Behmenist views were often heard during the Interregnum.Morgan Llwyd(1619-59), was a Welsh poet and a radical puritan, who was an early admirer. An advocate of Boehme was the Rev.James Pordage who was known for his own Familist leanings.Peter Sterry, the chaplain to Oliver Cromwell, was well acquainted with the teachings of Boehme.

The Rev. John Pordage, and Mrs. Jane Leade

Behmenism came to England by 1640 and was supported by a groups on individuals that keep the faith alive. There was no center for the movement until The rev. John Pordage and Mrs. Jane Lead(e) began the Philadelphian Society in London (1668-1706).

John Pordage(1607-1681)was an Anglican priest, astrologer, alchemist, and a Christian mystic according to reports. He was born in London of a good family, his early life is still somewhat sketchy. The are some questions regarding a possible formal M.D. degree, or as an attribution only? He was ordained into the Church of England during the early 1640's. He became the rector of a small local parish at Bradfield, Berkshire by 1647. He was given an independent living as a gift for his astrology work by a prosperous admirer.

The Rev. Pordage seems to have been a competent clergy for the period, but with some nonconformist leanings. Pordage establish a small community near his parish for the well being of some nonconformists including some Familists, and Behmenists during the period from 1647 to 1655, which was later closed by Church instructions. The Rev. Pordage began to be questioned by the local Church authorities regarding his theological views, but was usually released. Pordage's oldest son was a barrister [Lincoln's Court] with some prominent clients. A Church Council would allege nonconformist irregularities to Pordages' activities, and teachings, the charges were dropped. After a few attempts, Pordage was finally tried before a Church Commission formed by the Long Parliament looking into possible irregularities within the clergy. Pordage was charged and found guilty of not following the proper Church regulations, and standards. He was removed from his parish church, and the Church of England for cause. There were allegations that Pordage only real crime may have been in having some pro-Loyalists sentiments towards the Crown?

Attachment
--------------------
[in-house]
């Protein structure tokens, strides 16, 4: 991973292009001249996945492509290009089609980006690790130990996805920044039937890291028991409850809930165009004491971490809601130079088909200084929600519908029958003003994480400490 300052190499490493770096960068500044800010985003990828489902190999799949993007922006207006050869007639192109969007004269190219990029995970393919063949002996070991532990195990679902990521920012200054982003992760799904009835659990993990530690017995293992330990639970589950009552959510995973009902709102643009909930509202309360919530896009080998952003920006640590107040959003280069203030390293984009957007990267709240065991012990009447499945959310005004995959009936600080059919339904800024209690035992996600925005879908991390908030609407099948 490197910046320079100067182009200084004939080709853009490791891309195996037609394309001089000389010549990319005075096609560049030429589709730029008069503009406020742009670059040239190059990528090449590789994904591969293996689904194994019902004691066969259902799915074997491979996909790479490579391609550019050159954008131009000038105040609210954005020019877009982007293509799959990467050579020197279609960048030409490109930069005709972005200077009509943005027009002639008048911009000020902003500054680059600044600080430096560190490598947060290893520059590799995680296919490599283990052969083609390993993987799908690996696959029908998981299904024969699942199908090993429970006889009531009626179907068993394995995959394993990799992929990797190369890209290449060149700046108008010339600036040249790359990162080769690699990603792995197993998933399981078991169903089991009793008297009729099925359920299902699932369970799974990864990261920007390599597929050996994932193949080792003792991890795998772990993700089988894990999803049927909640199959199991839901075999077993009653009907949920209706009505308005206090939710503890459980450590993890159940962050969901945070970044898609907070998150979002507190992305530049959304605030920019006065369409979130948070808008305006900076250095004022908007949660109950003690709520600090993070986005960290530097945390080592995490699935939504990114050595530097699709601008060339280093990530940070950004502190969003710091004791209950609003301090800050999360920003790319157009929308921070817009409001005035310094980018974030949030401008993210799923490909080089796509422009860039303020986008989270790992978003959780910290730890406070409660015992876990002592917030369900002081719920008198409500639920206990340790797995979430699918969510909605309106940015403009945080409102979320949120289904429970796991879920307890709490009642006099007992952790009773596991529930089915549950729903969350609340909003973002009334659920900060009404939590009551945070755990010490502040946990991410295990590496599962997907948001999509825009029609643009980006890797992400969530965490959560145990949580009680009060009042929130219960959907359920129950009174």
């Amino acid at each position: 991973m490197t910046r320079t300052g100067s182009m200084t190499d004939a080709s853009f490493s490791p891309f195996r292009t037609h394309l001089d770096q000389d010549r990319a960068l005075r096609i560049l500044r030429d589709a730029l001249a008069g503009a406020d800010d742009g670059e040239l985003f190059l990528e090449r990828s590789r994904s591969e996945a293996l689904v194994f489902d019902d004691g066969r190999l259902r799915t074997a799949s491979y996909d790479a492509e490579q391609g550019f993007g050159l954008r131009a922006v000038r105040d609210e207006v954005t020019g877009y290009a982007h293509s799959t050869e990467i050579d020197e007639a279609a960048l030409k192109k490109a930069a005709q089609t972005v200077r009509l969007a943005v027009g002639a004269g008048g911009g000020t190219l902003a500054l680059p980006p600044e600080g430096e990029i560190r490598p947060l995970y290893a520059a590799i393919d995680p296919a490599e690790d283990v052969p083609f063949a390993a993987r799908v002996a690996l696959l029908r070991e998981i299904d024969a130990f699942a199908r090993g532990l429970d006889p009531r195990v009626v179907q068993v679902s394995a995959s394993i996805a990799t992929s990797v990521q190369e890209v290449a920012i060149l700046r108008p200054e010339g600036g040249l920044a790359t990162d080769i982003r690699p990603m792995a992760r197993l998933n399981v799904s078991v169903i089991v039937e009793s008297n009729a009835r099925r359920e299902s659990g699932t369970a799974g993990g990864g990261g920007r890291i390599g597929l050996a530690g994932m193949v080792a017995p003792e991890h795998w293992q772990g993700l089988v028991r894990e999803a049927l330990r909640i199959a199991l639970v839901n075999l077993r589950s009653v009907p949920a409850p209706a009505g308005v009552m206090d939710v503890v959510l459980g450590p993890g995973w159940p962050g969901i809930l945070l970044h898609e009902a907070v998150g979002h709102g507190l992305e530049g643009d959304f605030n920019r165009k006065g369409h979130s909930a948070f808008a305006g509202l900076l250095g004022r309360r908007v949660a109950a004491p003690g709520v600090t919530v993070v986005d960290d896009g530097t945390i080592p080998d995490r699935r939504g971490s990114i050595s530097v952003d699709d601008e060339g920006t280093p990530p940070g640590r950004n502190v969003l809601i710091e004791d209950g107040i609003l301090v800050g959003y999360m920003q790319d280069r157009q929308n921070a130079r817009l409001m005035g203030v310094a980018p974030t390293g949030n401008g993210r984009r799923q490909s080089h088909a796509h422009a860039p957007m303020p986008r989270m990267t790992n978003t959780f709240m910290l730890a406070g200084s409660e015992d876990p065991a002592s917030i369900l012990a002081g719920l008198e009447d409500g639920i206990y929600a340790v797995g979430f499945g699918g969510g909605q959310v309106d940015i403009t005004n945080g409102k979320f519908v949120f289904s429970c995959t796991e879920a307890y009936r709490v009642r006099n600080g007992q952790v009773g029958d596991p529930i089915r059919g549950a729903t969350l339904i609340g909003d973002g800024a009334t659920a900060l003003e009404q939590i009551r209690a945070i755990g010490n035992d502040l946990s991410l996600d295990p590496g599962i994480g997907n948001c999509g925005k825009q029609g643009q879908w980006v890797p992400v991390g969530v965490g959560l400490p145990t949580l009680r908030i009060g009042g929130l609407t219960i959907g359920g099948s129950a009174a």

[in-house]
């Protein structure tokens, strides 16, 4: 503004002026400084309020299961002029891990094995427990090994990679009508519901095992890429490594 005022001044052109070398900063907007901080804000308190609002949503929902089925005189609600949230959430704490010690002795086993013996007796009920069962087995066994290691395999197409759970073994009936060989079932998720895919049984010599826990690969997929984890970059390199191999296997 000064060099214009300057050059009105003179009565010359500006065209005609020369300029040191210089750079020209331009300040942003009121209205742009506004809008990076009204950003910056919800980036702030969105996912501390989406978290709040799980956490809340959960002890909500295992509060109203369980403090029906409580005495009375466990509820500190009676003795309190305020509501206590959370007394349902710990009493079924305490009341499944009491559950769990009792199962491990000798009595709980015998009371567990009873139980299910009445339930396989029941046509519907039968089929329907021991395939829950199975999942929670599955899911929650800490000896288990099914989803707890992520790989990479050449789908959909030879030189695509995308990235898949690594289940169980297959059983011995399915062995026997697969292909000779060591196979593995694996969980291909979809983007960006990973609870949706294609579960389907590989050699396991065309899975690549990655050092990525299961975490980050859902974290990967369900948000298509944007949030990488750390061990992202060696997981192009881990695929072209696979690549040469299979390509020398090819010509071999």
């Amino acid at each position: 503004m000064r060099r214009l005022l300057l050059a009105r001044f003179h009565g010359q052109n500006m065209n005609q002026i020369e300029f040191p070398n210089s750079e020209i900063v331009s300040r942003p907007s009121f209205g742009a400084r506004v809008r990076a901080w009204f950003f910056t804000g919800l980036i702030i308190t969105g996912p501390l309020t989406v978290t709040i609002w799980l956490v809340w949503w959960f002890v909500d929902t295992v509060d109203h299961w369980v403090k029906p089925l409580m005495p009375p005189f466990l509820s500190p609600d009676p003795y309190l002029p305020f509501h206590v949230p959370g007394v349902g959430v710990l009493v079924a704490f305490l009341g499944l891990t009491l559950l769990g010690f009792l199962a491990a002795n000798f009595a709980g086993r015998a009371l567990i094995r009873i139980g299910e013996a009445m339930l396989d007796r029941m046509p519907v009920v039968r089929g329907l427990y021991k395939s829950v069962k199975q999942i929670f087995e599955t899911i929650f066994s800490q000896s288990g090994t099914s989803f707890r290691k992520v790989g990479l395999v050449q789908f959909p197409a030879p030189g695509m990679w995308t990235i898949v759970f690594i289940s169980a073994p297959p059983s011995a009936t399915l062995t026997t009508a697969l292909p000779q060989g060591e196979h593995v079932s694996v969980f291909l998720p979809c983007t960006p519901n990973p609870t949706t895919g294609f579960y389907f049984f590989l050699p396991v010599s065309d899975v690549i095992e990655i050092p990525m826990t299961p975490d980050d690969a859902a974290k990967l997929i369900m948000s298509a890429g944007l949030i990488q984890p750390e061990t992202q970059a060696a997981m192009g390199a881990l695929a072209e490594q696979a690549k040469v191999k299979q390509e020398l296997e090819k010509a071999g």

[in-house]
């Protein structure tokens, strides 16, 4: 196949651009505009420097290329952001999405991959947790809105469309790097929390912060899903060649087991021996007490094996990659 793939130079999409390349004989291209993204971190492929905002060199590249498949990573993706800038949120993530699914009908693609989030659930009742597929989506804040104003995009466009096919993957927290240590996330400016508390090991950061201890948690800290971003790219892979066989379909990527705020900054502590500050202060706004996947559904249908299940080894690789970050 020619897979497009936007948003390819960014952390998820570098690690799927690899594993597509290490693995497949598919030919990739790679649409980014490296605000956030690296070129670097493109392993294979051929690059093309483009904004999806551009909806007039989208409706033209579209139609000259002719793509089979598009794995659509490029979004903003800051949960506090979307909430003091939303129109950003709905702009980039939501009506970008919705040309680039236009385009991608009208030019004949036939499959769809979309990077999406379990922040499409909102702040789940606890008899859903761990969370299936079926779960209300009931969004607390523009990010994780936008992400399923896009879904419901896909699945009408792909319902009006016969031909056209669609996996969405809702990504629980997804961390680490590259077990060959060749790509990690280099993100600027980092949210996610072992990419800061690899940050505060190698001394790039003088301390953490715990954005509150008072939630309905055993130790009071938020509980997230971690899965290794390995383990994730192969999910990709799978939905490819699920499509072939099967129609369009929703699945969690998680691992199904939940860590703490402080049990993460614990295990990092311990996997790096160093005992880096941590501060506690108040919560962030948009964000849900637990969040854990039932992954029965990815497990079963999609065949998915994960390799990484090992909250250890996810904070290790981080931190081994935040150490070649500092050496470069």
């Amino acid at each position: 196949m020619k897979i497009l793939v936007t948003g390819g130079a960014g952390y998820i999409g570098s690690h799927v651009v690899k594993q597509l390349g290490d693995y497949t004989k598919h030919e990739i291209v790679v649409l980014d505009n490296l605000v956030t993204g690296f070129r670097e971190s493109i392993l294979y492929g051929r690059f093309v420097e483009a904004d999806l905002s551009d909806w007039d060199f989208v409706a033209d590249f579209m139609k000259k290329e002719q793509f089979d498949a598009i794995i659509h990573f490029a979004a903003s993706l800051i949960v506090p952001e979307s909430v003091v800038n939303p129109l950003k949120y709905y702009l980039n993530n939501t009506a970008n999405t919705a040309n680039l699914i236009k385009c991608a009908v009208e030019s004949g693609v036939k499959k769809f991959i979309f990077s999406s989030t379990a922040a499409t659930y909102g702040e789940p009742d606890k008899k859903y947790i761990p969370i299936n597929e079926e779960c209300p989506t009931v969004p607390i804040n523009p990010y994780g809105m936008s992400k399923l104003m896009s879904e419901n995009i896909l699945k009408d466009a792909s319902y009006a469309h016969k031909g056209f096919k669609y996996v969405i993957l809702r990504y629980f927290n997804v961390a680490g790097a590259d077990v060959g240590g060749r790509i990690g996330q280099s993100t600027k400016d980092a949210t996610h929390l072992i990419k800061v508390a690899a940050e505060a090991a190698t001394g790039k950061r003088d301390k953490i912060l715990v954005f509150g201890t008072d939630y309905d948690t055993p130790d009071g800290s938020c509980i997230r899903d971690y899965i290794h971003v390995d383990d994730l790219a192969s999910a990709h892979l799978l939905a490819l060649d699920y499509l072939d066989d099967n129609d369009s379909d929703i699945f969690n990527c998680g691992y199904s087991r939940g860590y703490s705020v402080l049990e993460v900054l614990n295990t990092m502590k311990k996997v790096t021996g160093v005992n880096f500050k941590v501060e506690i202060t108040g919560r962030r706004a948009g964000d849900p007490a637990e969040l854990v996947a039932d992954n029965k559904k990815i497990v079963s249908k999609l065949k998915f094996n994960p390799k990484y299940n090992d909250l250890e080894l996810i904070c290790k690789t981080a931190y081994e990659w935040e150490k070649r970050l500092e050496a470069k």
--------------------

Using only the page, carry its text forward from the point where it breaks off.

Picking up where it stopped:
Pordage was a free man during 1655-1663 from the Church of England, but with his independent living still in tack. This period needs more research,but Pordage may have become better acquainted of Jacob Boehme and his writing during this period. By 1663, Pordage was considered by many as something of a prominent scholar on the works of Boehme. Some have even questioned the extent of his real understanding of Boehme's teachings?

In 1663, Pordage along with a number of other former clergy who had been dropped under the Long Parliament, were being re-instated under the reign of King Charles II. Pordage was given a new parish probably in, or around Greater London. It was during this period that The Rev. John Pordage made the acquiescence of Mrs.Jane Leade (1623-1704) a citizen of London. Mrs. Leade may have approached The Rev. Pordage, as a personal instructor of the works of Jacob Boehme. A friendship would developed on their mutual interest in spreading Behmenism in the City of London.

Jane W. Leade (1623-1704)

Mrs. Jane W. (nee Ward) Lead(e)(1623-1704)was born in Norfolk, to a prominent Gentry family with strong religions leanings. She was given all of the social and educational advantages of a family of their social standing. As an adult Jane had reported some religious visions which she accepted as real. During a visit to London, she meet, and would finally wed Mr. William Ward, a prosperous man of business, and a distant kindsman. They had four daughters, three died before their time. They may have spend most of the married life living in Greater London.